The Lakers did for a while at least, thanks to an effort that produced 16 offensive rebounds (including seven from Gasol) to Boston’s seven resulting in 22 second-chance points, but L.A. struggled to run its offense effectively for a second straight game.

“You look at the assists, we had 12,” said Jackson. “They had 21. That’s a big differential in a game like this. It’s a struggle.”

With all that said, the Lakers are glad they’re heading home. Jackson was the first to display optimism after the contest.

“If you look at it, they’ve come home and carried the 3-2 lead back,” he explained. “Now we’re going back to home court to win it. That’s the way it’s supposed to be, isn’t it?

“We got the one we needed … we’re upbeat about going into (Game 6).”

Bryant, later, was asked if he and the team had the confidence to win two straight games at home.

His voice thick with sarcasm, a smirk on his face, he replied, “I’m not confident at all.”

In other words: “Yes.”

Until L.A. has a chance to prove it, your numbers:

POSTGAME NUMBERS
1 Slim rebounding advantage for Boston (35-34), despite L.A.’s 16 offensive window cleans due to a major discrepancy in shooting percentage (see below). The boards stat has decided the winner of each of five games

14 Fast break points for Boston, to just three for the Lakers.

16 Boston’s percentage points advantage in field goal percentage (56.3 to 39.7 percent).

38 Points for Kobe Bryant on 13-of-27 field goals, including a 7-for-7 start to the third quarter. He added 8-of-9 free throws, five boards and five assists.

86 L.A.’s point total, a low for the 2010 postseason.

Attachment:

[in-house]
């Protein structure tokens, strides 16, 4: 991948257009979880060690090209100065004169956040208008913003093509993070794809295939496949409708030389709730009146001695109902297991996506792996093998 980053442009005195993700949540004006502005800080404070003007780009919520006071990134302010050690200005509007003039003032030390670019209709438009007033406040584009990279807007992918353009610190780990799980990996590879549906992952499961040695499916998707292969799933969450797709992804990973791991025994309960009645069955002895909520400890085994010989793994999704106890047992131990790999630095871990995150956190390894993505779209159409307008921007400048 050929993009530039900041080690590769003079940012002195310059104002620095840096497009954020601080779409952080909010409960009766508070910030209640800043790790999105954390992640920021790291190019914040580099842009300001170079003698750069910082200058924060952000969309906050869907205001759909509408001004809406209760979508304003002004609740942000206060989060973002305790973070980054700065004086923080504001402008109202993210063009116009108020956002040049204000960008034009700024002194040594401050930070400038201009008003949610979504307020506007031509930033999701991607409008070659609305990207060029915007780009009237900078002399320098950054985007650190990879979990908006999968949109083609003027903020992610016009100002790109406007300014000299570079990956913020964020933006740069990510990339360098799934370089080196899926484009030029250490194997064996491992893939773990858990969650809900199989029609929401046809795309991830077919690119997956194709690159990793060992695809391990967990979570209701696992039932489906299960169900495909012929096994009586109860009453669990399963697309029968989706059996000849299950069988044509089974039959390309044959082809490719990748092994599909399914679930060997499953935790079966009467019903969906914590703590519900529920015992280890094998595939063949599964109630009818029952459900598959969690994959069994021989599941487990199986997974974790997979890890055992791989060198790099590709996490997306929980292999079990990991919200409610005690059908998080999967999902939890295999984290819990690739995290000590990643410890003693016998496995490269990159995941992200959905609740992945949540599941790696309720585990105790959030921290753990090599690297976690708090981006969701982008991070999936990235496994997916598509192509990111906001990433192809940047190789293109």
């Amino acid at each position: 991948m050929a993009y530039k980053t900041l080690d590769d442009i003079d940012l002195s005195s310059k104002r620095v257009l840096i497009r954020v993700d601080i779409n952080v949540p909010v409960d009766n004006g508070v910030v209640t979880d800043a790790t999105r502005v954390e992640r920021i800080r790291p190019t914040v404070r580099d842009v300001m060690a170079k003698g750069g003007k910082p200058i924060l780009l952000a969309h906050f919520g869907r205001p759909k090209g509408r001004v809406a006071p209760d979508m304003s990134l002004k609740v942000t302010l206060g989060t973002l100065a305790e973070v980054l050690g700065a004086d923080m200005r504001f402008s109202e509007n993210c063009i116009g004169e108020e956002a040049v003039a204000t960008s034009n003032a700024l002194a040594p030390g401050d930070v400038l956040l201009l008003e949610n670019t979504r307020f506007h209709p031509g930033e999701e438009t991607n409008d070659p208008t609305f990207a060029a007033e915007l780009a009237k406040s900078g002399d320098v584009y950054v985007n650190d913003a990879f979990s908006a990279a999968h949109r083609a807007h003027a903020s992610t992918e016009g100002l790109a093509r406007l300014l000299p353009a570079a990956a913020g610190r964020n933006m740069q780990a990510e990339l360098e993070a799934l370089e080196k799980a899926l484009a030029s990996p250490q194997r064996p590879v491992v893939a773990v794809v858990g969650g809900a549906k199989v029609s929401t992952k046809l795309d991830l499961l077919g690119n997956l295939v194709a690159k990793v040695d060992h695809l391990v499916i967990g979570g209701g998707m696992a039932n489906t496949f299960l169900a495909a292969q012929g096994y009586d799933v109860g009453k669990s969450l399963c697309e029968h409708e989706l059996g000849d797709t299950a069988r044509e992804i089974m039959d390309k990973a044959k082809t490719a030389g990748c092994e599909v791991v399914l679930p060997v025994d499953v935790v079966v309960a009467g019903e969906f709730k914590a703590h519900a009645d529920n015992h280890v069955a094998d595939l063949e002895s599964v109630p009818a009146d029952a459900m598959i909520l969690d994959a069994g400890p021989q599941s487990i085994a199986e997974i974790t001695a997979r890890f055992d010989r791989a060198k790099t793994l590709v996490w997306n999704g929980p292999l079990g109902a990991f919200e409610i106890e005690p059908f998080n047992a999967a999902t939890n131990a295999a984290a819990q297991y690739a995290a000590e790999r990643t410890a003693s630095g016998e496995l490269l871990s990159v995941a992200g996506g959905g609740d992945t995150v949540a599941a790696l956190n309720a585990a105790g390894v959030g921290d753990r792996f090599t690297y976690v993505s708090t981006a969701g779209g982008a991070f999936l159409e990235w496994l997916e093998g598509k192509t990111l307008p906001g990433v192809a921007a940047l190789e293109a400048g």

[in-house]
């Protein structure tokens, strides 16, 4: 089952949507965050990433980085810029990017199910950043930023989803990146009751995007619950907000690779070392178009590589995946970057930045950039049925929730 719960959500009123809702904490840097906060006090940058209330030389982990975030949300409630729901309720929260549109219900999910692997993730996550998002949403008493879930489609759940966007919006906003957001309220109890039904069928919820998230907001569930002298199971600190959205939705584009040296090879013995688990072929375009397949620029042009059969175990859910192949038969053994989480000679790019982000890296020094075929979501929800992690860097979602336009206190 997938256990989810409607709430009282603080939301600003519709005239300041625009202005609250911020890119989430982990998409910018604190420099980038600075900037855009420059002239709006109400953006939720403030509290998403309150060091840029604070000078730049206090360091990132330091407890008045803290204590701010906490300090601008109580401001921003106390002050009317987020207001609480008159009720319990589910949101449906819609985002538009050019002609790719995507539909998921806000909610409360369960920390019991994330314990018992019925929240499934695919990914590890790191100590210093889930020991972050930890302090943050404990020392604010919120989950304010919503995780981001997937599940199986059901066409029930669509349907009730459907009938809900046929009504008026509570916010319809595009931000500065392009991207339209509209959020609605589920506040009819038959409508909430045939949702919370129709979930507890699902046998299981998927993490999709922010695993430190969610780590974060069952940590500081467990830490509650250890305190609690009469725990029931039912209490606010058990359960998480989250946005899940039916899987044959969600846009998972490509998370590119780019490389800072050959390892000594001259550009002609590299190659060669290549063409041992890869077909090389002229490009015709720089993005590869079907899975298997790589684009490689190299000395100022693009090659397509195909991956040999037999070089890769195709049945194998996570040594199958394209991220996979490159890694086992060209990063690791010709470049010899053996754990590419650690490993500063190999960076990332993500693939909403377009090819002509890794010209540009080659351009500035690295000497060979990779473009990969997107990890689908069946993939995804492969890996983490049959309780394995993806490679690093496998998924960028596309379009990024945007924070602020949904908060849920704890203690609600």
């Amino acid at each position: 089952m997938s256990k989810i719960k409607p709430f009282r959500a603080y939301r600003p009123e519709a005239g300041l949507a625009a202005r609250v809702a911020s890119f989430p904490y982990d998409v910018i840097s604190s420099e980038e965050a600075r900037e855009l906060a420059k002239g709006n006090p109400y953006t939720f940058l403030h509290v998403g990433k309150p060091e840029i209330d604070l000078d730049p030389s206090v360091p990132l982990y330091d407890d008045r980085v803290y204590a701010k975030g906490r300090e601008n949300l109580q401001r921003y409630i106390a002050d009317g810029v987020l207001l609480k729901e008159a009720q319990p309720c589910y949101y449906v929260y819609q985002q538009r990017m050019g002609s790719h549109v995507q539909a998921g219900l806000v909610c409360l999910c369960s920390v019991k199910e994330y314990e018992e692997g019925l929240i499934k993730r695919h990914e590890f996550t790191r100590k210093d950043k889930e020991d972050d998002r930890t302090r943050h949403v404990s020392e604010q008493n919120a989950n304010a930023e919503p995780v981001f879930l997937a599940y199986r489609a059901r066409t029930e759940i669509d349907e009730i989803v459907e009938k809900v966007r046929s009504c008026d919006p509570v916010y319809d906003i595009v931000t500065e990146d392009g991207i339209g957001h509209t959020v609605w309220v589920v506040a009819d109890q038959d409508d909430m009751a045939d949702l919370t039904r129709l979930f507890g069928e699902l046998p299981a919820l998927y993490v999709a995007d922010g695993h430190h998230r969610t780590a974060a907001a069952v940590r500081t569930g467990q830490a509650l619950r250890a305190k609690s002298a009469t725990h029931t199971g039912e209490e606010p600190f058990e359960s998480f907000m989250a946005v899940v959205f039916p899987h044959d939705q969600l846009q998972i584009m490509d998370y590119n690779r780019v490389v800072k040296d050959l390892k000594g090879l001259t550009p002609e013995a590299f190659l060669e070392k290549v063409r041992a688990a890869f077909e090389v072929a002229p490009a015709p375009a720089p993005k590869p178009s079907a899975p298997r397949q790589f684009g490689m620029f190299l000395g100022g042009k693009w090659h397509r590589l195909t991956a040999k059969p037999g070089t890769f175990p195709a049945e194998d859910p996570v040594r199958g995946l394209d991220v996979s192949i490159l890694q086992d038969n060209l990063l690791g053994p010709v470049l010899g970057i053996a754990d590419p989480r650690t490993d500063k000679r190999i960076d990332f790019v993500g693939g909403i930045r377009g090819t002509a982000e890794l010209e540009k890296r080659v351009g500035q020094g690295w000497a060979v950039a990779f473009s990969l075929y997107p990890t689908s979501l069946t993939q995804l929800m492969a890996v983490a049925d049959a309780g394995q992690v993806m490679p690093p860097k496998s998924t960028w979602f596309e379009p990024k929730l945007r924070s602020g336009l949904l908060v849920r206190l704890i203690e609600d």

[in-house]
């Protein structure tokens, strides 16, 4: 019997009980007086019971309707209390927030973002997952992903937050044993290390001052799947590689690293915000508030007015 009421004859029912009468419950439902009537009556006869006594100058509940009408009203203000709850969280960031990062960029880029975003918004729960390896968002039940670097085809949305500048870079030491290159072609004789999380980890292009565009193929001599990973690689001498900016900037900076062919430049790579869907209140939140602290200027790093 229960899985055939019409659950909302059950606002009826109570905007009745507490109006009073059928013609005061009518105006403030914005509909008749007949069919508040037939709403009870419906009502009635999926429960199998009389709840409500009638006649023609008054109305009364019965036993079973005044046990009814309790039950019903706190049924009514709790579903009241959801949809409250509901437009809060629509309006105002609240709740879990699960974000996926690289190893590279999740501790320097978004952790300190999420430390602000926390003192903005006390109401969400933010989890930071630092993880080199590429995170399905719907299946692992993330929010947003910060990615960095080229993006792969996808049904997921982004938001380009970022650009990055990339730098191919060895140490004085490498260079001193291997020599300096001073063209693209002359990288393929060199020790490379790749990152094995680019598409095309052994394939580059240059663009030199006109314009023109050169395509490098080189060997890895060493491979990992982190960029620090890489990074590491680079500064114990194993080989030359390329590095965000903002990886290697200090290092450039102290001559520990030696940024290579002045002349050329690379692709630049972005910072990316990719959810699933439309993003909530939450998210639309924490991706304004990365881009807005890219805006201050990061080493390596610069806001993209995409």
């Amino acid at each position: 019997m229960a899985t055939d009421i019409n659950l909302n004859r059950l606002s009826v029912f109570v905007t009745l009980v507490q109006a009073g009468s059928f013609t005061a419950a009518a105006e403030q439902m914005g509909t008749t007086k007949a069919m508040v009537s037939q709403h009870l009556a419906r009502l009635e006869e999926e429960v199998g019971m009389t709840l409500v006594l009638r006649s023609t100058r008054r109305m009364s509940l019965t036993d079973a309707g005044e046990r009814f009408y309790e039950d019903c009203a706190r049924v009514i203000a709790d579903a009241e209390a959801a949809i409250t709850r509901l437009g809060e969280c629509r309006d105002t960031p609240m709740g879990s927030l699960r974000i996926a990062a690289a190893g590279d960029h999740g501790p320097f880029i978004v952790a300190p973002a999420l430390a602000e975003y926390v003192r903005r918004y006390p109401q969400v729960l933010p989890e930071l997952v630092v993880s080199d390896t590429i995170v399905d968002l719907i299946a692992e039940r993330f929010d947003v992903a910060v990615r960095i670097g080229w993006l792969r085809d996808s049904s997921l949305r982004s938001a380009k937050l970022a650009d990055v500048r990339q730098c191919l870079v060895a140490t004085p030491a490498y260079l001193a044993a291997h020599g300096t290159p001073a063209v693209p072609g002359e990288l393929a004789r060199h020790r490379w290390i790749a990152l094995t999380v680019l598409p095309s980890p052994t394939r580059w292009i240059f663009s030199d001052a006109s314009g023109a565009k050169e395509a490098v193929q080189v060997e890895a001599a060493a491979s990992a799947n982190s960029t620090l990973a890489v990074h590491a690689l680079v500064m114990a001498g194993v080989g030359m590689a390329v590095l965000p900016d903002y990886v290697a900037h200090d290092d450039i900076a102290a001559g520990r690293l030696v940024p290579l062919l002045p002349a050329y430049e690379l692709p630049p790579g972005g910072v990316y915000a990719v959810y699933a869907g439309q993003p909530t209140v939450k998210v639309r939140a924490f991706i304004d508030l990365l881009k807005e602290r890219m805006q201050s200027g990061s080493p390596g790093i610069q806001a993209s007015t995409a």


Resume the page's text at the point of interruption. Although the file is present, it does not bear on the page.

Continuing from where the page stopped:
Lakers 86, Celtics 92: Finals Game 5 Twitter Diary

60743985Lakers – Celtics Gameday Page
After a Game 4 loss in Boston decided in the fourth quarter, the Lakers had a chance to take a 3-2 series lead back to Los Angeles with Sunday’s Game 5 in Boston. Mike Trudell was typing all the way through on Twitter via the @LakersReporter account to make sure you didn’t miss a thing:

Inactives
Lakers: DJ Mbenga
Celtics: Tony Gaffney

Starters
Lakers: Fisher, Bryant, Artest, Gasol and Bynum
Celtics: Rajon Rondo, Ray Allen, Paul Pierce, Kevin Garnett, Kendrick Perkins

Bynum set to Start
What would Andrew Bynum be able to give? It had been a major focus throughout the Finals, but the news looked good for L.A. heading into Game 5. Bynum had his knee drained following a Game 4 second half in which he played only two minutes, and progressed well in the two days before Sunday. Bynum said on Saturday that he was “100 percent” going to play, and Phil Jackson confirmed the fact in his pregame media session.

Pregame
- Similar atmosphere from the last two games in the Garden, though Game 3 still loudest. No smiles from L.A. in warmups/intros. Anthem done by Boston Pops, pretty solid.
- Bynum’s using the extra few minutes of warmups between the starting lineups & tip (Finals only) to re-activate himself.
- Artest told reporters the other day that he had a meeting with Phil Jackson, & felt support. We’ll see if it impacts his play.

60743916First Quarter
- It’s a similar start to Game 3, with Boston riding a huge energy surge to start the game with a 4-0 run. L.A.’s 0-for-3.
- Already, Bynum’s impact is felt with an offensive board and put-back, plus the foul, stopping a 6-0 C’s run. FT miss, 6-3 early.
- The only difference between this and Game 3′s start is that Artest didn’t pick up 2 early fouls. Now 2-pt game after Fish FT’s.
- Kobe’s in distribution mode once again to begin, having taken just 1 shot (miss), with an assist and two hockey assists.
- Fisher just drew the 2nd foul on Pierce while attempting a 3. PP thinks he had ball, as do C’s fans, but 3 FT’s to come.
- LA has not been called for a foul with 4:58 to go in the 1st. We’ll likely see Odom in for Bynum, who had 6 pts, 1 reb.
- Fish 3-for-3 FT’s, has 9 pts. Pierce’s 1st foul was changed to another Celtic, meaning he has just 1 and will stay in the game, with L.A. up 15-14.